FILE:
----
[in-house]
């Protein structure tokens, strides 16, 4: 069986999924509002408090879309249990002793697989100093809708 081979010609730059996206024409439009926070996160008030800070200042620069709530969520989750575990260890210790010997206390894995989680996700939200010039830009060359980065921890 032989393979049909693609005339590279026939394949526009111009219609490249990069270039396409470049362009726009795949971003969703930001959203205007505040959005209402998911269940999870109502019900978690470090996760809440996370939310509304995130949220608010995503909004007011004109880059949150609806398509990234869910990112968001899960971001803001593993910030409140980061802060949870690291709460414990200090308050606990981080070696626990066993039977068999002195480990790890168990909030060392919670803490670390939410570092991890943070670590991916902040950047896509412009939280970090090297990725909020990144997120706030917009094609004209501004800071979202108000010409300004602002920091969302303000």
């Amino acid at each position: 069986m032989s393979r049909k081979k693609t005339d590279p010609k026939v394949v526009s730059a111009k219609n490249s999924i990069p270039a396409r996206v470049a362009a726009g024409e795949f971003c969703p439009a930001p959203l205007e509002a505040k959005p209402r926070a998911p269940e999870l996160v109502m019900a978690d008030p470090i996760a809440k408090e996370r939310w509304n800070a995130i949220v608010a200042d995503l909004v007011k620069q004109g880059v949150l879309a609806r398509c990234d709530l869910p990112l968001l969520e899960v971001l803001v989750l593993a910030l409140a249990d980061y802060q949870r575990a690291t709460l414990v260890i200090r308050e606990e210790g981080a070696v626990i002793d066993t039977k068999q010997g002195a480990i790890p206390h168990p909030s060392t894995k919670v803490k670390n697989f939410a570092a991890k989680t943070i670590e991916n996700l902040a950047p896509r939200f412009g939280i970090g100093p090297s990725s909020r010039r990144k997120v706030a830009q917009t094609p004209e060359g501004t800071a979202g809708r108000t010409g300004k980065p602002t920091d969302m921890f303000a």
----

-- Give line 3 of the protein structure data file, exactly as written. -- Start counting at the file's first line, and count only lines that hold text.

């Amino acid at each position: 069986m032989s393979r049909k081979k693609t005339d590279p010609k026939v394949v526009s730059a111009k219609n490249s999924i990069p270039a396409r996206v470049a362009a726009g024409e795949f971003c969703p439009a930001p959203l205007e509002a505040k959005p209402r926070a998911p269940e999870l996160v109502m019900a978690d008030p470090i996760a809440k408090e996370r939310w509304n800070a995130i949220v608010a200042d995503l909004v007011k620069q004109g880059v949150l879309a609806r398509c990234d709530l869910p990112l968001l969520e899960v971001l803001v989750l593993a910030l409140a249990d980061y802060q949870r575990a690291t709460l414990v260890i200090r308050e606990e210790g981080a070696v626990i002793d066993t039977k068999q010997g002195a480990i790890p206390h168990p909030s060392t894995k919670v803490k670390n697989f939410a570092a991890k989680t943070i670590e991916n996700l902040a950047p896509r939200f412009g939280i970090g100093p090297s990725s909020r010039r990144k997120v706030a830009q917009t094609p004209e060359g501004t800071a979202g809708r108000t010409g300004k980065p602002t920091d969302m921890f303000a």